Song for Saipan stirs old memories
Gary Breen will be in your face between now and the Euro 2016 finals. A lot of Gary Breens. A team of them.
Someone smart in an advertising agency sold the idea to Spar to build a campaign around the song which carried us through Japan and Korea.
The song was adopted by Irish fans during the World Cup 2002 finals as a response, it seemed, to the fact that Ireland's best player was walking his dog in Manchester when the team lined up for the anthems before the opener against the Cameroon in Niigata.
Who needs Roy Keane when we've a team of Gary Breens?
It was Irish football fatalism at it's brilliant best. With a reputation for committing occasional bloopers, Breen was viewed by many fans through gaps between their fingers.
But he could play and never better than he did in those three weeks.
"Every time I've been to Ireland or see Ireland fans I just see them singing it all over the place. The reality is you wouldn't win many games if you had a team of Gary Breens," he said laughing.
"It's lovely in term but I'm pretty sure it's about the experience and adventures that people have had supporting the team. It's good fun."
So, some housekeeping. Saipan. What happened? Breen has said nothing much so far on the subject.
"It was a difficult one in terms of the whole scenario. Even now I look back on it and the lads coming out with their books. Sometimes I read the stories and wonder if I was actually there in terms of the versions."
"People ask me but I just say 'you had to be there'. I don't really go into it. It was a real shame because Roy is the best player I ever played with for Ireland.
Breen is fiercely protective of his Irishness, almost to the point where you feel a bit inadequate beside his passion.
"You grow up dreaming of playing for Ireland, you literally do. I'm very vocal about it, even now. I've got a London accent, of course, but I'm mindful that when you play for your country it elevates you to a different level and you have to protect that," he said.
"When we're seeing people declaring for other countries, rugby whatever, you're losing that. Club football gives you the opportunity to do what you want but it's unique, international football. You have to keep that passion that's just engrained in you in terms of playing for your country.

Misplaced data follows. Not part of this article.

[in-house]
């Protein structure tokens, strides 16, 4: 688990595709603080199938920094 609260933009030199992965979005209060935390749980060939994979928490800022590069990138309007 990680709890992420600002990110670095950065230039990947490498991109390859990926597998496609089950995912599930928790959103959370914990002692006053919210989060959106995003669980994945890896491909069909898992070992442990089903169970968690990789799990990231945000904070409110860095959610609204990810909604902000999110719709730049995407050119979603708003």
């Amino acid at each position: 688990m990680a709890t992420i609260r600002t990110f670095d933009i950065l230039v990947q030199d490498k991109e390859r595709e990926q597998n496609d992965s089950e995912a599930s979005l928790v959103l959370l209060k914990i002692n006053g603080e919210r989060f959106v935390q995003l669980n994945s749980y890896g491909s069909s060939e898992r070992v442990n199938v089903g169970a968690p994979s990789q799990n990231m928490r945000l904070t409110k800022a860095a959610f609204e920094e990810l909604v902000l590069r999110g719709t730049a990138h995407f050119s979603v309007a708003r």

No surprise that Breen has a particular take on the Jack Grealish saga.
"If you declare for someone and play at Under-21 level you've made your mind up. Everyone says they are young and impressionable, but I would argue that that's the time you make the purest decision," he says.
"You know who you are at 16, before agents and club hierarchies get to you. You know what you are. It's not a career choice for me."
Breen is deeply envious of the road in front of the current Ireland squad, the one Grealish spurned.
"I hope they give a good account of themselves. I look at them and you can tell the togetherness they've got. It's very apparent in terms of how they turned around the campaign. At times they were up against it and did brilliantly," he said.
"I hope that it goes well for them because I look back at the lads who qualified for the last one and the dream wasn't to pan out the way it did for them."
"I felt sorry for them because I'm sure they would've been like me growing up thinking about playing at a major tournament and the dream is certainly not for it to go the way it went for them.
"I would say to those lads who haven't been to a tournament, it is so special. They won't realise. They will have heard everyone saying about it but they won't realise until they actually get there.
"I look back and when we walked out onto the pitch to look around in your tracksuit prior to the kick-off, I remember walking out to a sea of green and you just suddenly get really emotional.
"I'm not really a particularly emotional guy but it really was that day and they've got it all to look forward to that day and I'm very envious of it," he said and he means it.